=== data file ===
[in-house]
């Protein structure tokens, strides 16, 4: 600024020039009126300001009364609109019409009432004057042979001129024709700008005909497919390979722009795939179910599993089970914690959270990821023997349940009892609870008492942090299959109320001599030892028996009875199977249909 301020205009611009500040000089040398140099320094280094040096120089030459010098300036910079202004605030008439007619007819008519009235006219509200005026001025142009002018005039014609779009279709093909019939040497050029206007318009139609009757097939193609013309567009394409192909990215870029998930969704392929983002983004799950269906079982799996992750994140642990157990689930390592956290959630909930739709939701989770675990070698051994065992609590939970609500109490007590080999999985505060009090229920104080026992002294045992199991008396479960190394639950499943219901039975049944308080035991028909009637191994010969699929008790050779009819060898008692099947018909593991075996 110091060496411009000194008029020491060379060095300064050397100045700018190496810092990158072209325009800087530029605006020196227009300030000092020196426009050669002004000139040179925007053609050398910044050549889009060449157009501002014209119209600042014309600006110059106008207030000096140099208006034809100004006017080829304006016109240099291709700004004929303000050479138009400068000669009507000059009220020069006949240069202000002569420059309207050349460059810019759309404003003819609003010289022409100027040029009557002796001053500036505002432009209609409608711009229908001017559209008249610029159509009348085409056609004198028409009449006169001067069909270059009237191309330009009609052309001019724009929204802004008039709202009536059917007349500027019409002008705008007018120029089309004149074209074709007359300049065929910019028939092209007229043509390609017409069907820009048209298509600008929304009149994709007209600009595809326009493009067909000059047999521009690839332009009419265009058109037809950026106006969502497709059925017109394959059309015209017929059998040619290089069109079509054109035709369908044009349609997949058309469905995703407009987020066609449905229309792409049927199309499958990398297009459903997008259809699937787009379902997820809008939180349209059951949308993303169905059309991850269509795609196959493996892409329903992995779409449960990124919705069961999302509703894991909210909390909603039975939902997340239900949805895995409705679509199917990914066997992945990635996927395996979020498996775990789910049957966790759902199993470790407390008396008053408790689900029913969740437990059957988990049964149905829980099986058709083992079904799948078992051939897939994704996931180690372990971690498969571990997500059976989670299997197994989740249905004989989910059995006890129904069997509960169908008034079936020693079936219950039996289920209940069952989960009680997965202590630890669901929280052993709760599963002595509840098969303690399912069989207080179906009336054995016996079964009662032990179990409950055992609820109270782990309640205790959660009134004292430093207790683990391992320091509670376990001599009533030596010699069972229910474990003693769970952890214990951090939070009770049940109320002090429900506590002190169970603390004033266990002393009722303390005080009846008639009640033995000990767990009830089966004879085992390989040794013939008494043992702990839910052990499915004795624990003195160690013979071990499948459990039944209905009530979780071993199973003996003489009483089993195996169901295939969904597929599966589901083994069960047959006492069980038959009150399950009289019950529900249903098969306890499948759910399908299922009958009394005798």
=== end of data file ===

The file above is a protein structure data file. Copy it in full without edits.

[in-house]
């Protein structure tokens, strides 16, 4: 600024020039009126300001009364609109019409009432004057042979001129024709700008005909497919390979722009795939179910599993089970914690959270990821023997349940009892609870008492942090299959109320001599030892028996009875199977249909 301020205009611009500040000089040398140099320094280094040096120089030459010098300036910079202004605030008439007619007819008519009235006219509200005026001025142009002018005039014609779009279709093909019939040497050029206007318009139609009757097939193609013309567009394409192909990215870029998930969704392929983002983004799950269906079982799996992750994140642990157990689930390592956290959630909930739709939701989770675990070698051994065992609590939970609500109490007590080999999985505060009090229920104080026992002294045992199991008396479960190394639950499943219901039975049944308080035991028909009637191994010969699929008790050779009819060898008692099947018909593991075996 110091060496411009000194008029020491060379060095300064050397100045700018190496810092990158072209325009800087530029605006020196227009300030000092020196426009050669002004000139040179925007053609050398910044050549889009060449157009501002014209119209600042014309600006110059106008207030000096140099208006034809100004006017080829304006016109240099291709700004004929303000050479138009400068000669009507000059009220020069006949240069202000002569420059309207050349460059810019759309404003003819609003010289022409100027040029009557002796001053500036505002432009209609409608711009229908001017559209008249610029159509009348085409056609004198028409009449006169001067069909270059009237191309330009009609052309001019724009929204802004008039709202009536059917007349500027019409002008705008007018120029089309004149074209074709007359300049065929910019028939092209007229043509390609017409069907820009048209298509600008929304009149994709007209600009595809326009493009067909000059047999521009690839332009009419265009058109037809950026106006969502497709059925017109394959059309015209017929059998040619290089069109079509054109035709369908044009349609997949058309469905995703407009987020066609449905229309792409049927199309499958990398297009459903997008259809699937787009379902997820809008939180349209059951949308993303169905059309991850269509795609196959493996892409329903992995779409449960990124919705069961999302509703894991909210909390909603039975939902997340239900949805895995409705679509199917990914066997992945990635996927395996979020498996775990789910049957966790759902199993470790407390008396008053408790689900029913969740437990059957988990049964149905829980099986058709083992079904799948078992051939897939994704996931180690372990971690498969571990997500059976989670299997197994989740249905004989989910059995006890129904069997509960169908008034079936020693079936219950039996289920209940069952989960009680997965202590630890669901929280052993709760599963002595509840098969303690399912069989207080179906009336054995016996079964009662032990179990409950055992609820109270782990309640205790959660009134004292430093207790683990391992320091509670376990001599009533030596010699069972229910474990003693769970952890214990951090939070009770049940109320002090429900506590002190169970603390004033266990002393009722303390005080009846008639009640033995000990767990009830089966004879085992390989040794013939008494043992702990839910052990499915004795624990003195160690013979071990499948459990039944209905009530979780071993199973003996003489009483089993195996169901295939969904597929599966589901083994069960047959006492069980038959009150399950009289019950529900249903098969306890499948759910399908299922009958009394005798």